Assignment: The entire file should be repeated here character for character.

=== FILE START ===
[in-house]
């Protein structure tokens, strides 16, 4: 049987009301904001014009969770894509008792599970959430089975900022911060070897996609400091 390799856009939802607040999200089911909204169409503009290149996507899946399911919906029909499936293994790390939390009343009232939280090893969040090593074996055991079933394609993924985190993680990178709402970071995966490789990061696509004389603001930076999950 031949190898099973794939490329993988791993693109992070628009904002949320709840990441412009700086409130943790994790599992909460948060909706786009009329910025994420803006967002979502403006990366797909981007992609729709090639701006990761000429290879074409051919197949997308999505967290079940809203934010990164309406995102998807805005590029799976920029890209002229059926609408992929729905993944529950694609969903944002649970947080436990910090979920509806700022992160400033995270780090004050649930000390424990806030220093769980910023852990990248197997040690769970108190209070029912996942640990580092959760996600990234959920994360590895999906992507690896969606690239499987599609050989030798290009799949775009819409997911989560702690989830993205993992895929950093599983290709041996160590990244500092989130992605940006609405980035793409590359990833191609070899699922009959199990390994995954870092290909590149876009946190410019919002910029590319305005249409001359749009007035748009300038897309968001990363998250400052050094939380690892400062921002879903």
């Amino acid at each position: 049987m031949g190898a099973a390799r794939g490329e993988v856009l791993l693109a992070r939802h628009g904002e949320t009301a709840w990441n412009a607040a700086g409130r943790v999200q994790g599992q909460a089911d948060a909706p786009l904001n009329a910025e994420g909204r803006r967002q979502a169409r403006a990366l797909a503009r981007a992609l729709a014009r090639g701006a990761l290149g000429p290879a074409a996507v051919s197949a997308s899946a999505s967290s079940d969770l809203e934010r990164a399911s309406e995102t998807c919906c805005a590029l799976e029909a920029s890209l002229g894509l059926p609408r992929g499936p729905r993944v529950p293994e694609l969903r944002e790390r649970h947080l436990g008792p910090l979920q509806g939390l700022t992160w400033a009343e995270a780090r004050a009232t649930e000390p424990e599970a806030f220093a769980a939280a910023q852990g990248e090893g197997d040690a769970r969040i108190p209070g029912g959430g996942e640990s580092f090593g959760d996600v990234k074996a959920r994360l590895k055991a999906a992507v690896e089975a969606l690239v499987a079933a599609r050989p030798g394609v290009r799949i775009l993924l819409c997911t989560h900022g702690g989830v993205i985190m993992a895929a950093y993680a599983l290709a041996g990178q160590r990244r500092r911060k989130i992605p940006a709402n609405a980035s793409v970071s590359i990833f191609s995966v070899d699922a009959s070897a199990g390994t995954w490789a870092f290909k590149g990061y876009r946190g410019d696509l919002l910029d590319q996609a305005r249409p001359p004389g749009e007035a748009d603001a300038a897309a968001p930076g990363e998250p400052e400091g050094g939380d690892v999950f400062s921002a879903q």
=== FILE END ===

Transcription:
[in-house]
């Protein structure tokens, strides 16, 4: 049987009301904001014009969770894509008792599970959430089975900022911060070897996609400091 390799856009939802607040999200089911909204169409503009290149996507899946399911919906029909499936293994790390939390009343009232939280090893969040090593074996055991079933394609993924985190993680990178709402970071995966490789990061696509004389603001930076999950 031949190898099973794939490329993988791993693109992070628009904002949320709840990441412009700086409130943790994790599992909460948060909706786009009329910025994420803006967002979502403006990366797909981007992609729709090639701006990761000429290879074409051919197949997308999505967290079940809203934010990164309406995102998807805005590029799976920029890209002229059926609408992929729905993944529950694609969903944002649970947080436990910090979920509806700022992160400033995270780090004050649930000390424990806030220093769980910023852990990248197997040690769970108190209070029912996942640990580092959760996600990234959920994360590895999906992507690896969606690239499987599609050989030798290009799949775009819409997911989560702690989830993205993992895929950093599983290709041996160590990244500092989130992605940006609405980035793409590359990833191609070899699922009959199990390994995954870092290909590149876009946190410019919002910029590319305005249409001359749009007035748009300038897309968001990363998250400052050094939380690892400062921002879903």
């Amino acid at each position: 049987m031949g190898a099973a390799r794939g490329e993988v856009l791993l693109a992070r939802h628009g904002e949320t009301a709840w990441n412009a607040a700086g409130r943790v999200q994790g599992q909460a089911d948060a909706p786009l904001n009329a910025e994420g909204r803006r967002q979502a169409r403006a990366l797909a503009r981007a992609l729709a014009r090639g701006a990761l290149g000429p290879a074409a996507v051919s197949a997308s899946a999505s967290s079940d969770l809203e934010r990164a399911s309406e995102t998807c919906c805005a590029l799976e029909a920029s890209l002229g894509l059926p609408r992929g499936p729905r993944v529950p293994e694609l969903r944002e790390r649970h947080l436990g008792p910090l979920q509806g939390l700022t992160w400033a009343e995270a780090r004050a009232t649930e000390p424990e599970a806030f220093a769980a939280a910023q852990g990248e090893g197997d040690a769970r969040i108190p209070g029912g959430g996942e640990s580092f090593g959760d996600v990234k074996a959920r994360l590895k055991a999906a992507v690896e089975a969606l690239v499987a079933a599609r050989p030798g394609v290009r799949i775009l993924l819409c997911t989560h900022g702690g989830v993205i985190m993992a895929a950093y993680a599983l290709a041996g990178q160590r990244r500092r911060k989130i992605p940006a709402n609405a980035s793409v970071s590359i990833f191609s995966v070899d699922a009959s070897a199990g390994t995954w490789a870092f290909k590149g990061y876009r946190g410019d696509l919002l910029d590319q996609a305005r249409p001359p004389g749009e007035a748009d603001a300038a897309a968001p930076g990363e998250p400052e400091g050094g939380d690892v999950f400062s921002a879903q």